INESSA KALABEKOVA

Griffinology book by A. L. McClanan, visual vocabulary

I just finished reading Griffinology, a beautifully illustrated book about the history and significance of griffins. There are lots of facts, and it feels more like a visual dictionary. Why are there so many griffins, and why are they so popular? The most interesting part for me is the discovery of the Pazyryk culture. The beautiful Altai Mountains are my homeland, and this topic is very intriguing to me. Shambhala. The distant land that the artist Roerich sought.

Oxford English Dictionary:

griffin | griffon | gryphon

A fabulous animal usually represented as having the head and wings of an eagle and the body and hind quarters of a lion.
Here are some highlights from the book:
  • The currency of griffins on traded luxury goods – almost working like a prestigious logo –
    illuminates why in Herodotus’ Histories and other classical Greek texts griffins figure so often on precious objects.
  • By incorporating odd details such as Aristeas returning as a phantom centuries after his death,
    and as a crow no less (iv. 14–15), Herodotus might be setting up the Arimaspea’s contents,
    including griffins, to be viewed as similarly in the realm of the fantastic.
  • Their role as guardians of gold against their ceaselessly acquisitive adversaries, the one-eyed
    Arimaspi, grounds Herodotus’ first three mentions of griffins.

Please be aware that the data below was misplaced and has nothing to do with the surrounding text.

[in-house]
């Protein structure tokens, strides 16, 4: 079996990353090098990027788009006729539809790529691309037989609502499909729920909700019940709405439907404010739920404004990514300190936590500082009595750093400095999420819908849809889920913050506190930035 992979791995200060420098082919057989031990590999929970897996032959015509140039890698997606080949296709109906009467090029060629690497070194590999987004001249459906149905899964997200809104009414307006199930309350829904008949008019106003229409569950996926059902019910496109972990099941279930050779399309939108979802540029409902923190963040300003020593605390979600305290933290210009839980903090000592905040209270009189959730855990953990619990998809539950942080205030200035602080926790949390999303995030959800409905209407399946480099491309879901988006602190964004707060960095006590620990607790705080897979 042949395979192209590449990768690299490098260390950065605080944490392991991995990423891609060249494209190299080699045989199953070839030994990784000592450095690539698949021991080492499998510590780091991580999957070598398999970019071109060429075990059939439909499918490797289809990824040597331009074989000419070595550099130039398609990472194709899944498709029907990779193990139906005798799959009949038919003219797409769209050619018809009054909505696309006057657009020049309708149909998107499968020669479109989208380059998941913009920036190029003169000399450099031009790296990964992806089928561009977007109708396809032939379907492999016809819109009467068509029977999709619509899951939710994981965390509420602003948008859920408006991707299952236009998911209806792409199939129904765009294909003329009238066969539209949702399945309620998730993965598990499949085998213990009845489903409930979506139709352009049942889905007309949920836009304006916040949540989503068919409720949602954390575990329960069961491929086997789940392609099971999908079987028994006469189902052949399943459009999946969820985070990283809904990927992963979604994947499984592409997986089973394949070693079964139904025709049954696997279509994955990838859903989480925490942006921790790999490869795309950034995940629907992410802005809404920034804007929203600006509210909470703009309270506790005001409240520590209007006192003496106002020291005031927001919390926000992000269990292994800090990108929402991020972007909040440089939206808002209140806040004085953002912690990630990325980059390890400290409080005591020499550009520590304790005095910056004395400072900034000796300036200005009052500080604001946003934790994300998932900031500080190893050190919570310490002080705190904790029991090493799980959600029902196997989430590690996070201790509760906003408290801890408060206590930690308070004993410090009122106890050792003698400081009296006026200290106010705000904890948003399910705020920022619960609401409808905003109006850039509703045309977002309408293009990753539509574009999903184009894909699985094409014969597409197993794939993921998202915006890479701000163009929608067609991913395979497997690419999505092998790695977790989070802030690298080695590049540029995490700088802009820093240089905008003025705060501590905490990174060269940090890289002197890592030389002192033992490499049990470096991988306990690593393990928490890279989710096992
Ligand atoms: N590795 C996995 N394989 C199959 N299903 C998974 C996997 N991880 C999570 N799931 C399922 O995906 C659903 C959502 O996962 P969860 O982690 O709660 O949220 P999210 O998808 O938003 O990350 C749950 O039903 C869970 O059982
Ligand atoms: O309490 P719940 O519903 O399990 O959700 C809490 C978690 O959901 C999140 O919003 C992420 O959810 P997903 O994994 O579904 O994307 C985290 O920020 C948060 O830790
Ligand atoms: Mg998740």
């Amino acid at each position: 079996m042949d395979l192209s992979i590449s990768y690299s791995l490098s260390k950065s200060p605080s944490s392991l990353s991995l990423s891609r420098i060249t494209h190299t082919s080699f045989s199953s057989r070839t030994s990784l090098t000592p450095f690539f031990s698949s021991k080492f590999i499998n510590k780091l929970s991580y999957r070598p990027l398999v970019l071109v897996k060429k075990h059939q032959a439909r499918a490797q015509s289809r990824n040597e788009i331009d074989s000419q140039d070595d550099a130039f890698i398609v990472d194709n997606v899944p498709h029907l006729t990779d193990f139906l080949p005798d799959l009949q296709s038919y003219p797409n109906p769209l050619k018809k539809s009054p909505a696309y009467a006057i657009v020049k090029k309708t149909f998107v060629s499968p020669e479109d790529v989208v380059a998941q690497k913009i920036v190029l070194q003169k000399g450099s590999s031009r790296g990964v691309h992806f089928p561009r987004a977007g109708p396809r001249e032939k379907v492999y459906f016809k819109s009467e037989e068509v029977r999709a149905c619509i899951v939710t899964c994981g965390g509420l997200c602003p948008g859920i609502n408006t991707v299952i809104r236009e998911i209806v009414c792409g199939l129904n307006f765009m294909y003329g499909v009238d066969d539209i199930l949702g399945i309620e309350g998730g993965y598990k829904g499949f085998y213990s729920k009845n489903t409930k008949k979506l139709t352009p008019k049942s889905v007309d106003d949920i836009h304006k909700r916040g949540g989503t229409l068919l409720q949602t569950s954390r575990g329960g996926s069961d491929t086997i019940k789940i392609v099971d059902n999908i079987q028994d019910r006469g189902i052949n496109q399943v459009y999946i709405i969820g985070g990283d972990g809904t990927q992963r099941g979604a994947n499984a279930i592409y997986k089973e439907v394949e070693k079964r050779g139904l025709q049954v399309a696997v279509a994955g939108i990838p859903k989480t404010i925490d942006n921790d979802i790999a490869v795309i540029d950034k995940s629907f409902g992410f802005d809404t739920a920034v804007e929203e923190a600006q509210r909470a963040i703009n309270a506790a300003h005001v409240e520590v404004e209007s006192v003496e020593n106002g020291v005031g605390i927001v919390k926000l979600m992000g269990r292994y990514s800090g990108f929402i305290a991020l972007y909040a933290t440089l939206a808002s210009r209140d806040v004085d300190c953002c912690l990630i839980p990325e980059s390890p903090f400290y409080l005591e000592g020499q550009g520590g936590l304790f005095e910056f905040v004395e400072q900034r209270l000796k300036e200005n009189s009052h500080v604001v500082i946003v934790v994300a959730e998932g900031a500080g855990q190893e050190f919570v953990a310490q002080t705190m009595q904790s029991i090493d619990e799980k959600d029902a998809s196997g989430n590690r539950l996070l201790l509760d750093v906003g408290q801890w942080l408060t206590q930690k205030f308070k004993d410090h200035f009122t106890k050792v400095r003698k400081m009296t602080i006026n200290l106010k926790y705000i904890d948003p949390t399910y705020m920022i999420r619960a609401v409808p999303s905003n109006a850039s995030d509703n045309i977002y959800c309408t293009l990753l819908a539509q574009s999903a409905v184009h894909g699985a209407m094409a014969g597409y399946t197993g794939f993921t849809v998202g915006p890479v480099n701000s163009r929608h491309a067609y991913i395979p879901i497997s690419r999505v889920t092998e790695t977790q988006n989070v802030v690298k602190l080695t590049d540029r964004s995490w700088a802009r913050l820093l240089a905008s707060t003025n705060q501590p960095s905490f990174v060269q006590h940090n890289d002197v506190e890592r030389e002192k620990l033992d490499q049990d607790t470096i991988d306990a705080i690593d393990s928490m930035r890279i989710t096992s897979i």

• While the cult of Nemesis originated in ancient Greece, only in the Roman period did the griffin become a routine companion for the goddess – so much so that it eventually became a visual proxy for her in many works.
  • We are drawing closer to Herodotus’ mythical ends of the Earth, where griffins were reputed to
    roam.
  • At Berel, for instance, thousands of kilometres from Greece, the bronze griffins found decoratinga fourth- to third-century BCE Pazyryk tomb lid has been likened to Herodotus’ gold-guarding griffin.
  • The griffin motif became part of the contested identity of the Altai, a place long seen as a
    gateway on many levels, not least between East and West. It was here that the early twentiethcentury mystic Nikolai Rerikh sought Shambala.
  • British Museum online collections catalogue for objects with ‘griffin’ as their subject yielded 1,454 items, mostly representing what has too often been dismissed as ‘decorative arts’.

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